JANUARY 18th, 2005
The Provost began this "chat" (having about 60 people present) at 12 PM by noting the times for these "chats" would be rotated during the remainder of the year. He briefly mentioned: faculty contracts will begin for the Fall 2005 semester on August 16th [this date was chosen after discussion with Mike De Salle]; the changed academic calendar and its implications for all and the 5-6 week gap between semesters (Fall 2005 term will end December 17th and Spring 2006 term will begin January 24th) and J-term. He said that faculty would not be expected to be on campus during these weeks and he would prefer for faculty to use this time for professional development. In addition, he encourages department and committee chairs to not schedule "activities" during this period. A question was asked if J-term classes could count as part of the teaching load of faculty during a year. The Provost said that this would be decided in the college's departments. The deadline for submission of J-term course proposals will be later in this upcoming spring semester than the originally proposed March deadline.
The faculty teaching load reduction has been given a provisional "OK" by the President. Further discussion will occur on this. The graduate school re-organization was also signed off on by the President. The Strategic Plan is moving along and implementation teams are working to make the plan a reality. These implementation teams are looking more so at team-taught interdisciplinary courses; grants may be available from the college for these ventures (as noted by the Provost). A research center for the arts is being developed by the implementation "teams".
The agenda for the 2005 faculty retreat was announced [there will be an effort to limit reports by VP's at this event]. There will again be a faculty convocation in March or early April (similar to what occurred last spring). Leadership workshops for faculty and staff [hosted by the Provost's office] will be facilitated by outsiders and will have the first group of fifteen "meeting" in early February with a second group "meeting" in the fall.
This upcoming summer will see an even larger high school institute and the furthering of a relationship developed by Leonard Lehrer between Columbia College and the College Board. This work on Leonard's part will have 125-250 high school art teachers here at the college this summer. Faculty, in the visual arts and perhaps music, here at Columbia will be encouraged to be facilitators for this AP program.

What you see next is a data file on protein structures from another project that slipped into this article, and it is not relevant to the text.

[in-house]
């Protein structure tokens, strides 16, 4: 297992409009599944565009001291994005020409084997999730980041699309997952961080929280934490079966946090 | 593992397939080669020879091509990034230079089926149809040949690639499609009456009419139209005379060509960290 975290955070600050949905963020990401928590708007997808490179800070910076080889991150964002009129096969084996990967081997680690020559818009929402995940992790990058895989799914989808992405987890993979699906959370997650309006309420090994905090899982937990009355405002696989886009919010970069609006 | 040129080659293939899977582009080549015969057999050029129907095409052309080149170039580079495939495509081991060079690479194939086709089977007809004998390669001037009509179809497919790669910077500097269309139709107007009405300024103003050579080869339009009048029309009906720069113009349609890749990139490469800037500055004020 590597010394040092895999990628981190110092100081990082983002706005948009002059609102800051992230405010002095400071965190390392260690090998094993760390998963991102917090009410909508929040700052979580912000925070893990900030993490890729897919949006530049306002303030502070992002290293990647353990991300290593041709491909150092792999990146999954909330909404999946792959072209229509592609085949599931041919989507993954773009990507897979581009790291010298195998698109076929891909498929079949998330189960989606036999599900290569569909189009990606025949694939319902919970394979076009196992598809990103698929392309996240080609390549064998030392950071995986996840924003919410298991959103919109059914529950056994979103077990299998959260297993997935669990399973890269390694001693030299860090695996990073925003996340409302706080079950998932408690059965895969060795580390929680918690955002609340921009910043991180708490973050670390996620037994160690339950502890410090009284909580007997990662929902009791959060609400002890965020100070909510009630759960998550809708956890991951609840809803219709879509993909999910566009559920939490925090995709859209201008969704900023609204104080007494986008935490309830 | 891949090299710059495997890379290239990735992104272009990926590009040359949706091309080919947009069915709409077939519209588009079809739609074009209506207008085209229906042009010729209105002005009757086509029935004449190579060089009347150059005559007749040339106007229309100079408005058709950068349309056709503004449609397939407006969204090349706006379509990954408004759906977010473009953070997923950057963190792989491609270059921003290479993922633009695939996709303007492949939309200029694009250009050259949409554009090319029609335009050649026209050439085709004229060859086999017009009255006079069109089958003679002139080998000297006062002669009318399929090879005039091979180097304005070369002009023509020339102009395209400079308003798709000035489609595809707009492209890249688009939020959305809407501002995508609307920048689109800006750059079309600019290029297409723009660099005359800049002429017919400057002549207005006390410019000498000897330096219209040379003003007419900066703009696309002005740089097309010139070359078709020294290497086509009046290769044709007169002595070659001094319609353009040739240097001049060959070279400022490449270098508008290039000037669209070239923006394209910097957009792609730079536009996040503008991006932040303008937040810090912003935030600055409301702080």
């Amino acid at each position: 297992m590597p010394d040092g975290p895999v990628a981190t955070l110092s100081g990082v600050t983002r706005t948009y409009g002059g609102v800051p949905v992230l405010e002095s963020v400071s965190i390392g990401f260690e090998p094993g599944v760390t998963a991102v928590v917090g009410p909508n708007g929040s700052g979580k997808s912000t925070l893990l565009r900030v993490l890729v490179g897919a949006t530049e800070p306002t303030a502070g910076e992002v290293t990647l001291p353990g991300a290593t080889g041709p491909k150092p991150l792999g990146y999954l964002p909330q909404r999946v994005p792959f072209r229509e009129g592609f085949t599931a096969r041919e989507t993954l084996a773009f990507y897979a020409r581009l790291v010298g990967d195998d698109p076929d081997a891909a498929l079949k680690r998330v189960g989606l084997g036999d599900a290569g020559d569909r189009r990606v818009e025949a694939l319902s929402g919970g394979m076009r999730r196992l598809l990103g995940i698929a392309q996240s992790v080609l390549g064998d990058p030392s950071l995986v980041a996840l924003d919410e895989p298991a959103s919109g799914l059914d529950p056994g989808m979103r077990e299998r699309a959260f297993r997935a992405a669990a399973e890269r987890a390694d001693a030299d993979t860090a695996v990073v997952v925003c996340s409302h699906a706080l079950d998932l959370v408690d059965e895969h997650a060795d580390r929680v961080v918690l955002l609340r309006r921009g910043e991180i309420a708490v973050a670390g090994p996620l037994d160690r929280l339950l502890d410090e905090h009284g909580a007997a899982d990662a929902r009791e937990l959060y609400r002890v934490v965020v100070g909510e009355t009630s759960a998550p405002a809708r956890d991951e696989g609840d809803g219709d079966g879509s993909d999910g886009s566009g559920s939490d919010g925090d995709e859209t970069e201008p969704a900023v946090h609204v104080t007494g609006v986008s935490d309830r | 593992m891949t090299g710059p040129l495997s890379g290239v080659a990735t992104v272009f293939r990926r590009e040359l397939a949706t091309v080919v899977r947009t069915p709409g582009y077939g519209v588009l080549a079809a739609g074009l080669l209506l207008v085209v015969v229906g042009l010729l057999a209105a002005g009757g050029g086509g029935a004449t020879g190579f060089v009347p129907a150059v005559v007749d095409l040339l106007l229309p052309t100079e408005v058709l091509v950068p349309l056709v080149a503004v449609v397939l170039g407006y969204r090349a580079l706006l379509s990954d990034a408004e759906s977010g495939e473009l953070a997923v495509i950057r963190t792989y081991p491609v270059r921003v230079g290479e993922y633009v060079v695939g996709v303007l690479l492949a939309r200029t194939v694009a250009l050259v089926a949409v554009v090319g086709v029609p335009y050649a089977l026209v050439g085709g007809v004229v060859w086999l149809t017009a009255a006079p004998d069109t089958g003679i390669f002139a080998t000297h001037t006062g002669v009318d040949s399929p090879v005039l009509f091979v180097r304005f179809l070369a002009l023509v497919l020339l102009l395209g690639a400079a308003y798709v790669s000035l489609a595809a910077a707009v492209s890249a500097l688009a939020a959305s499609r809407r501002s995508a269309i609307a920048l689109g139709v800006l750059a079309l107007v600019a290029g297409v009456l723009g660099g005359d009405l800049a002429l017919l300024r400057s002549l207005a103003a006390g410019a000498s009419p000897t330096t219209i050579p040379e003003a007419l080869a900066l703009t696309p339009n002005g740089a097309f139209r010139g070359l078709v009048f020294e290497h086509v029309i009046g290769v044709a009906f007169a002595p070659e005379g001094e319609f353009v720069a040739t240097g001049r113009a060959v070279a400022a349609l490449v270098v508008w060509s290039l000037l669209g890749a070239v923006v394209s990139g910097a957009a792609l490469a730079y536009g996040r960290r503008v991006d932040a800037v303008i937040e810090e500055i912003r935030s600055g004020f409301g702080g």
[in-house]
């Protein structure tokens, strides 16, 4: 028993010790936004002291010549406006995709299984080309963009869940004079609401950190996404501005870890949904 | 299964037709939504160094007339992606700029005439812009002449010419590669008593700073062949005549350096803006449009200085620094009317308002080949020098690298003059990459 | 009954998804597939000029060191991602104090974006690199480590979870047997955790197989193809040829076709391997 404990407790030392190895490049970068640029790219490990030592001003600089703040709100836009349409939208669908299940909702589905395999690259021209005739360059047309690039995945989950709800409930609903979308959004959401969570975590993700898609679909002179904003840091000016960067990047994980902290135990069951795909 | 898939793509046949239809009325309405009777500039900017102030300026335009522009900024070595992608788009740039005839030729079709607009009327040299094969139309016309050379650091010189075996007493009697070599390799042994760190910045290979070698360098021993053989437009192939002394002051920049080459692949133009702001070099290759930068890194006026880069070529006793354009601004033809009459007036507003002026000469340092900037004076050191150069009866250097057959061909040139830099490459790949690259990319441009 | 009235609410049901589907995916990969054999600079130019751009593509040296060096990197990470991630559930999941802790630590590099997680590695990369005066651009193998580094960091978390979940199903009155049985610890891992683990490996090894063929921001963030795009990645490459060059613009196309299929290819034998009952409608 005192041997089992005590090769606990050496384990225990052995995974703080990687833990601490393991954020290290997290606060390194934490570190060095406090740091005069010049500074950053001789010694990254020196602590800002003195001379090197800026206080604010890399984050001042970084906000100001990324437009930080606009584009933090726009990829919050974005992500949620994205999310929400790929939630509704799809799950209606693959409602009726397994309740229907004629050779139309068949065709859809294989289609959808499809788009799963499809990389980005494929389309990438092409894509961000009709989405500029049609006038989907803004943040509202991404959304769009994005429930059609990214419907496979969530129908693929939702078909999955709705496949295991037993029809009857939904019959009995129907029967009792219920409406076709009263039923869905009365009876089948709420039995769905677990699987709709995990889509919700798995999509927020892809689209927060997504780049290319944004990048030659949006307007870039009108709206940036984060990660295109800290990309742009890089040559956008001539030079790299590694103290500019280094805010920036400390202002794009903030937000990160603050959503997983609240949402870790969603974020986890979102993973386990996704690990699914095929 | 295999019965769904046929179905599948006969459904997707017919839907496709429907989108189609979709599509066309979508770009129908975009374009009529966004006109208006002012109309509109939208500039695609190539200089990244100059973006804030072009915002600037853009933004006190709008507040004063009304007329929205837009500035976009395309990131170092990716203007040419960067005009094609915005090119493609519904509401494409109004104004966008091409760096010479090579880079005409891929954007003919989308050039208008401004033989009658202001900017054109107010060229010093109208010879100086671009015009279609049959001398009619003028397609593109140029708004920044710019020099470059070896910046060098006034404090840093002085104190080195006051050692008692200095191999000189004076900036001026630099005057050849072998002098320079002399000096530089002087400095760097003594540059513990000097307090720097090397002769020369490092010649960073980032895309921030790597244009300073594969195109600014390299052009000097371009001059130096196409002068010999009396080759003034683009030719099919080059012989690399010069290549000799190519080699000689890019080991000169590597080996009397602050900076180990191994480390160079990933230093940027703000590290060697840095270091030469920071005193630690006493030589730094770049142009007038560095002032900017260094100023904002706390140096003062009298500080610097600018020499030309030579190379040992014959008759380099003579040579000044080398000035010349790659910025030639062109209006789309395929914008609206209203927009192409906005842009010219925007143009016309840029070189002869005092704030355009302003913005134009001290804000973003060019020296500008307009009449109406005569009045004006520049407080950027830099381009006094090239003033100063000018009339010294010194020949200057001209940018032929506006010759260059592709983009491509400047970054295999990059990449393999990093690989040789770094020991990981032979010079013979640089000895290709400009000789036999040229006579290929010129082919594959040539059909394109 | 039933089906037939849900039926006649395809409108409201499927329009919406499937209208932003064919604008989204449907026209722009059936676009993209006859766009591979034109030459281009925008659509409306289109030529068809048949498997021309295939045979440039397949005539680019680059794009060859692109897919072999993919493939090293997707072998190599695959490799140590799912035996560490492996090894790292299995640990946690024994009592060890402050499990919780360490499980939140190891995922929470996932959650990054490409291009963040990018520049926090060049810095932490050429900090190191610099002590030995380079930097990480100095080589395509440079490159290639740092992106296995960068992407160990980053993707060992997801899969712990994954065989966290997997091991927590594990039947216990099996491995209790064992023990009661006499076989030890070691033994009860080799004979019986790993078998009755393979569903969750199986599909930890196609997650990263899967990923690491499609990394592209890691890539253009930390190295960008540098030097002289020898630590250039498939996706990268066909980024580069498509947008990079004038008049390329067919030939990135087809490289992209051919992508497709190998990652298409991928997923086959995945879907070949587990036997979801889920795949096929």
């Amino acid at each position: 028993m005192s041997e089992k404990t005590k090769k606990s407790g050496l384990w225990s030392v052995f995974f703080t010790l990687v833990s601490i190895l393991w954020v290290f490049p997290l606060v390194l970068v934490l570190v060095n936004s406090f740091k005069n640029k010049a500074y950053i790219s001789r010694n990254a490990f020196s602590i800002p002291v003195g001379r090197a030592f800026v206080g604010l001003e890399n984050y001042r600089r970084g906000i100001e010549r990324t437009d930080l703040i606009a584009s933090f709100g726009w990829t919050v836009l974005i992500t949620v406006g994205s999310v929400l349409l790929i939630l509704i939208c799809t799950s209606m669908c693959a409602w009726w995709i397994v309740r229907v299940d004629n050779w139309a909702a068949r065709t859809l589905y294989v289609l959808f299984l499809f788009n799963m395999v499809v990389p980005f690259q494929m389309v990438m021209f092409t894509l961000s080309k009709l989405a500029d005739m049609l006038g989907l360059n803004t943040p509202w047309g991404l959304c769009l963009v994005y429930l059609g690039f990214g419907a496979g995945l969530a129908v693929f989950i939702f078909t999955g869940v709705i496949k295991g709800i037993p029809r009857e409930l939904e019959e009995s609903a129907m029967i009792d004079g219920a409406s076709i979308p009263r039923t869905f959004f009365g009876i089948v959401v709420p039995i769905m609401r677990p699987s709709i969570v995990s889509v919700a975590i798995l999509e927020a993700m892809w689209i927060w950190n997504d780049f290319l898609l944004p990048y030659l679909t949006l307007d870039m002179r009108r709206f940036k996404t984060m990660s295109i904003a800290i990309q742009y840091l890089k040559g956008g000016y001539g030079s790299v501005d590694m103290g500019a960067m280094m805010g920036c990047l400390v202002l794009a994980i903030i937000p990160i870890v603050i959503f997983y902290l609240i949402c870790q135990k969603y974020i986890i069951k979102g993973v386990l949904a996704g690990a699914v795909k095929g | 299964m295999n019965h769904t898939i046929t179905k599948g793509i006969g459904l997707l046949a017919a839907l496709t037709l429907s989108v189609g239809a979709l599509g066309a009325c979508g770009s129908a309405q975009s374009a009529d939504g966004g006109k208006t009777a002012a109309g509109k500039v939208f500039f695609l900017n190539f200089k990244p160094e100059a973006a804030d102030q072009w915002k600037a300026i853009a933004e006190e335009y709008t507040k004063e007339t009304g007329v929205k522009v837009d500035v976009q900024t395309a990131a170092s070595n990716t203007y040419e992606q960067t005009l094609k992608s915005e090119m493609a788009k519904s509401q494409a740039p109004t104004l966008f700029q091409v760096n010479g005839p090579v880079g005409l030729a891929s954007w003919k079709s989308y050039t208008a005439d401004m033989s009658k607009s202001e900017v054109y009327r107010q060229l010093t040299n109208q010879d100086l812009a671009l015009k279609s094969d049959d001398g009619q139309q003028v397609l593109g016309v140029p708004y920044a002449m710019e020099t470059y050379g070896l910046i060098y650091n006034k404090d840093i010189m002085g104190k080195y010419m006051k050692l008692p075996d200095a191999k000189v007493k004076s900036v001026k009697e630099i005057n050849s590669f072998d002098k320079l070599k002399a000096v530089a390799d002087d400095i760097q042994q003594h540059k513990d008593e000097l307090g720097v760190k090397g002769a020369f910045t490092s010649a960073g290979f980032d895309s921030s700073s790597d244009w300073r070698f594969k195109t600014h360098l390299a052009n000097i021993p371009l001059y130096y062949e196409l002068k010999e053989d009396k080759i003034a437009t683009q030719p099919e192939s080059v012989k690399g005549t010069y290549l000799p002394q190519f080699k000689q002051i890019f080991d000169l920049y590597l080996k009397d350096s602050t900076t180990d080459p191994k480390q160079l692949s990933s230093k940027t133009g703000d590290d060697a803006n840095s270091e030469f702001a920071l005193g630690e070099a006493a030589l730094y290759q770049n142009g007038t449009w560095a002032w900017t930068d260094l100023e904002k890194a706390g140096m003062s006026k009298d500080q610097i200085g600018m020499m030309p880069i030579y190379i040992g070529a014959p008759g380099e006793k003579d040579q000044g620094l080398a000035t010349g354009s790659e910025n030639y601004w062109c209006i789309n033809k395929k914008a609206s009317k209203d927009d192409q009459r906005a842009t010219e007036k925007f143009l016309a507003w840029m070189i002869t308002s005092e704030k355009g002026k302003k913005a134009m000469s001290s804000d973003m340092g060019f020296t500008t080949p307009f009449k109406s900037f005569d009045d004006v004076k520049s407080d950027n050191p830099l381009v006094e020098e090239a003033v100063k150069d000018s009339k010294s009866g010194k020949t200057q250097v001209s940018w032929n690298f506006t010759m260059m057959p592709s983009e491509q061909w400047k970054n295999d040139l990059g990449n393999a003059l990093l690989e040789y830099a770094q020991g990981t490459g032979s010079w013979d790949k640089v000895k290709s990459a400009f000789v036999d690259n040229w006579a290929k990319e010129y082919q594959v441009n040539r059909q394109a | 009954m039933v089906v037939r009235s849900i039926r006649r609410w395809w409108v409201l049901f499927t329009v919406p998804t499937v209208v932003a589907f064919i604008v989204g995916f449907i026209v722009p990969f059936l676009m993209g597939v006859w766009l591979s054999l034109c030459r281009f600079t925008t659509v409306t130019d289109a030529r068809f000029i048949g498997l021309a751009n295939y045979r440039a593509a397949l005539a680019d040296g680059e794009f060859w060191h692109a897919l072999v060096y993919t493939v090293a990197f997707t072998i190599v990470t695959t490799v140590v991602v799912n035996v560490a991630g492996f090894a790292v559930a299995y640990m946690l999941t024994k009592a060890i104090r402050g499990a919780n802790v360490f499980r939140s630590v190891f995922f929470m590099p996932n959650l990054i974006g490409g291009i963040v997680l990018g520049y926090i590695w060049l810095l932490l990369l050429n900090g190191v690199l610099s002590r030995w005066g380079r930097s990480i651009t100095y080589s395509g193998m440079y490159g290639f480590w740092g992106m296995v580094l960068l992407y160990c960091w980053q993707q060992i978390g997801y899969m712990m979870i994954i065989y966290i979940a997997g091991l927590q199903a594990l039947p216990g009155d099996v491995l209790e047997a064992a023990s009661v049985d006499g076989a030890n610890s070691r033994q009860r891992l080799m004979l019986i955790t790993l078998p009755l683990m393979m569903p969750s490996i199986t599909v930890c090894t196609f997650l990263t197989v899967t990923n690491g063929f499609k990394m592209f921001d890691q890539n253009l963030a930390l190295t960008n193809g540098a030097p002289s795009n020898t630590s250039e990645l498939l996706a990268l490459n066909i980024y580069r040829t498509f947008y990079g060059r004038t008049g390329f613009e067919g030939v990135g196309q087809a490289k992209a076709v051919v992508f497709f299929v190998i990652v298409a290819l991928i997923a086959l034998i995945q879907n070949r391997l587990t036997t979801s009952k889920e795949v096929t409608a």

Jayne Saks will head up the Women and Gender Center at the college. She comes to Columbia from UIC where she was director of development for the Art and Architecture School.
Space issues are being addressed through Alicia Berg's office and through the Space Planning Committee and "concerns" that are brought up will be dealt with as soon as is possible.
The PFAC contract expires in May 2006. In the spirit of co-operation, negotiations will begin this summer on a new contract.
Orientation/ Registration sessions will be limited [hopefully] to half-day sessions this summer.
Class cancellations decisions were asked to be made a week sooner so that faculty can know if they are teaching or not; another view was that more time should be allocated to fill classes before classes are cancelled. The Provost regrets our current unfortunate time frame on cancellations and mentioned that he will look into correcting this "difficulty". Uniform scheduling was again noted as a concern and the desire to make our Friday and Saturday classes more of interest to our ever-growing numbers of students living on "campus" was stated.
The Provost noted that it might be in the best interest of full-time faculty to not teach during the summer; he noted that this is the time for faculty to work on their scholarship or creative endeavors. He also stressed the need for more mentoring of part-time and full-time faculty. In response to a question raised by Brian Read, the possibility of distance learning was noted as an area being looked at by the Associate Provost.
The possibility of an honors program for incoming students to the college was raised. Though the Provost noted he was in favor of such a program, he indicated that there is significant disagreement about this, specifically amongst the Deans.
The Provost concluded by noting that our students need more than just arts education; few employers, according to him, are looking at students educated only in the arts. He feels that our students must have a balanced education.
Notes submitted by